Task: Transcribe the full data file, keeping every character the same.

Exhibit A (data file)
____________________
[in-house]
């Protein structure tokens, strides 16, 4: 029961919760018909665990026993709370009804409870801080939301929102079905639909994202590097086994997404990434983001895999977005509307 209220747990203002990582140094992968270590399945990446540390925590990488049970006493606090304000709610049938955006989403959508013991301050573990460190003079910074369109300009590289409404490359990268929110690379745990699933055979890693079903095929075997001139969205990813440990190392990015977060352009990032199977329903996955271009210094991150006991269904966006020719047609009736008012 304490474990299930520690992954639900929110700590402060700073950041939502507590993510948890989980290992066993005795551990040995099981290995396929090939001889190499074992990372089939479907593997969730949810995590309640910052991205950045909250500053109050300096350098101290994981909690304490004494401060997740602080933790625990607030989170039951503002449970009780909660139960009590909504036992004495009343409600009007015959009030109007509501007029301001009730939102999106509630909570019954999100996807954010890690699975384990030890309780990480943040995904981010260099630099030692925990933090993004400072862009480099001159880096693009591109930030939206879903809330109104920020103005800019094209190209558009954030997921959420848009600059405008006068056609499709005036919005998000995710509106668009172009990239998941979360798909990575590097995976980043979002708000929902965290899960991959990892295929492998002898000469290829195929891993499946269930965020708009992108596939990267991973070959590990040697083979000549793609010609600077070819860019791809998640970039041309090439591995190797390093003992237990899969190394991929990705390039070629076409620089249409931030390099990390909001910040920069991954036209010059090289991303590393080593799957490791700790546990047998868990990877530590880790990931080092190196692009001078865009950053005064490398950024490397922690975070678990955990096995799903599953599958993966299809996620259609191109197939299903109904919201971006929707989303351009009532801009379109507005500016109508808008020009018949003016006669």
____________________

[in-house]
């Protein structure tokens, strides 16, 4: 029961919760018909665990026993709370009804409870801080939301929102079905639909994202590097086994997404990434983001895999977005509307 209220747990203002990582140094992968270590399945990446540390925590990488049970006493606090304000709610049938955006989403959508013991301050573990460190003079910074369109300009590289409404490359990268929110690379745990699933055979890693079903095929075997001139969205990813440990190392990015977060352009990032199977329903996955271009210094991150006991269904966006020719047609009736008012 304490474990299930520690992954639900929110700590402060700073950041939502507590993510948890989980290992066993005795551990040995099981290995396929090939001889190499074992990372089939479907593997969730949810995590309640910052991205950045909250500053109050300096350098101290994981909690304490004494401060997740602080933790625990607030989170039951503002449970009780909660139960009590909504036992004495009343409600009007015959009030109007509501007029301001009730939102999106509630909570019954999100996807954010890690699975384990030890309780990480943040995904981010260099630099030692925990933090993004400072862009480099001159880096693009591109930030939206879903809330109104920020103005800019094209190209558009954030997921959420848009600059405008006068056609499709005036919005998000995710509106668009172009990239998941979360798909990575590097995976980043979002708000929902965290899960991959990892295929492998002898000469290829195929891993499946269930965020708009992108596939990267991973070959590990040697083979000549793609010609600077070819860019791809998640970039041309090439591995190797390093003992237990899969190394991929990705390039070629076409620089249409931030390099990390909001910040920069991954036209010059090289991303590393080593799957490791700790546990047998868990990877530590880790990931080092190196692009001078865009950053005064490398950024490397922690975070678990955990096995799903599953599958993966299809996620259609191109197939299903109904919201971006929707989303351009009532801009379109507005500016109508808008020009018949003016006669």